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Congress hears about over- and pseudo-classification

Christopher Shays (R-CT), Chairman of the Subcommittee on National Security, Emerging Threats, and International Relations, convened an oversight hearing on March 2, 2005 to examine the proliferation of categories of information that are not classified but are withheld from public disclosure.

Rep Henry Waxman wrote a letter in support of Shay’s hearing. Waxman’s letter cites more than a few occasions that govt information has been improperly classified to block its release and cover up “potentially embarrassing facts rather than to protect legitimate security interests.”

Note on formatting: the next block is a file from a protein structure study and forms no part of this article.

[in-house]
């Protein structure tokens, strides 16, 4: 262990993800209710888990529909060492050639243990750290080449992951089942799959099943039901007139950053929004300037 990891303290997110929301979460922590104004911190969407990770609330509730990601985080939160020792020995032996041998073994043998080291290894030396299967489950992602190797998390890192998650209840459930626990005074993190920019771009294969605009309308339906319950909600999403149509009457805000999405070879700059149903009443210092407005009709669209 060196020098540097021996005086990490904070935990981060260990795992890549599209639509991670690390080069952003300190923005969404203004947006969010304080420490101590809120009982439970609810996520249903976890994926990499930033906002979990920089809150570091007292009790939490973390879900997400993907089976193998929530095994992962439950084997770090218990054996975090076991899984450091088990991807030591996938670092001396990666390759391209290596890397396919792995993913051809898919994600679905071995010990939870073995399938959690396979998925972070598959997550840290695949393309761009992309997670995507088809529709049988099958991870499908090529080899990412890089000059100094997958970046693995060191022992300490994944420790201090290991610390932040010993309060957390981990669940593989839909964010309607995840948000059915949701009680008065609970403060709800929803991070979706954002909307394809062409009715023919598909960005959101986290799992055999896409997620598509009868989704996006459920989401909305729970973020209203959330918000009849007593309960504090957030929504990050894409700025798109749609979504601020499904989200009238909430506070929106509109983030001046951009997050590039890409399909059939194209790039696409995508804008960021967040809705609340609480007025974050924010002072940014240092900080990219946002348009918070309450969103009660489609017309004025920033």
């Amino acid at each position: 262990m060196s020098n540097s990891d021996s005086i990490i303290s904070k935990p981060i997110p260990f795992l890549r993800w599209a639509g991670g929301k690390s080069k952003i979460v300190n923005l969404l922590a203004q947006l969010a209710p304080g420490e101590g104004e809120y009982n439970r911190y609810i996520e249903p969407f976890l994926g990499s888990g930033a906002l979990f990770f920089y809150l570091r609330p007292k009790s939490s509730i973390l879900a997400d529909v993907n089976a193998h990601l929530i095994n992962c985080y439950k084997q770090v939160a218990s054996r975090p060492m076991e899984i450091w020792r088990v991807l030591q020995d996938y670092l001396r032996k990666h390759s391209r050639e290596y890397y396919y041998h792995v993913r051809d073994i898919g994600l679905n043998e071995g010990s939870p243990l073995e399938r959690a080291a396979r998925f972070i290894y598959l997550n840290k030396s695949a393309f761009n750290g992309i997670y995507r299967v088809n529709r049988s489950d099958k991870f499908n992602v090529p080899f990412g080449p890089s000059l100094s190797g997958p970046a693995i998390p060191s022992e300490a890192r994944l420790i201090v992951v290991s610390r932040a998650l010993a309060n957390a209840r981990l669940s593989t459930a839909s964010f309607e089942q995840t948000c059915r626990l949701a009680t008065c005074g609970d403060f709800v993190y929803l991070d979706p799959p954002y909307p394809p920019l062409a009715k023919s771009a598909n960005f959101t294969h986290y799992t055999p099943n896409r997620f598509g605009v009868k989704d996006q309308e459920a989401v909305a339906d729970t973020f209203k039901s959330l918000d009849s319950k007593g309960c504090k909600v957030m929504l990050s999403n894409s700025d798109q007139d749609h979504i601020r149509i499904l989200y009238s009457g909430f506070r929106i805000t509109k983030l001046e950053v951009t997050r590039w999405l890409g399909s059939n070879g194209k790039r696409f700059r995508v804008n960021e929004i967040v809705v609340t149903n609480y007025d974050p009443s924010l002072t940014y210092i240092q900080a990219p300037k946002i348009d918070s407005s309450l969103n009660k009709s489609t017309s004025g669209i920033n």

Here is one little tidbit from testimony of Thomas Blanton, Director, National Security Archive:

national security secrecy is skyrocketing, but like the ballistic missile defense system, it cannot tell the real threat from the decoys. Let’s start with the core statistics, or least the most recent ones available, provided by ISOO in last year’s report to the President. New classification decisions are up from 9 million in 2001, to 11 million in 2002, to 14 million in 2003. If you look at that ISOO data all the way back to the first year in which it was collected – 1980 – you will discover that the 2003 number of new secrecy decisions is the highest ever recorded, higher even than the peak years of the Cold War in the mid-1980s.
–Testimony of Thomas Blanton, Director, National Security Archive

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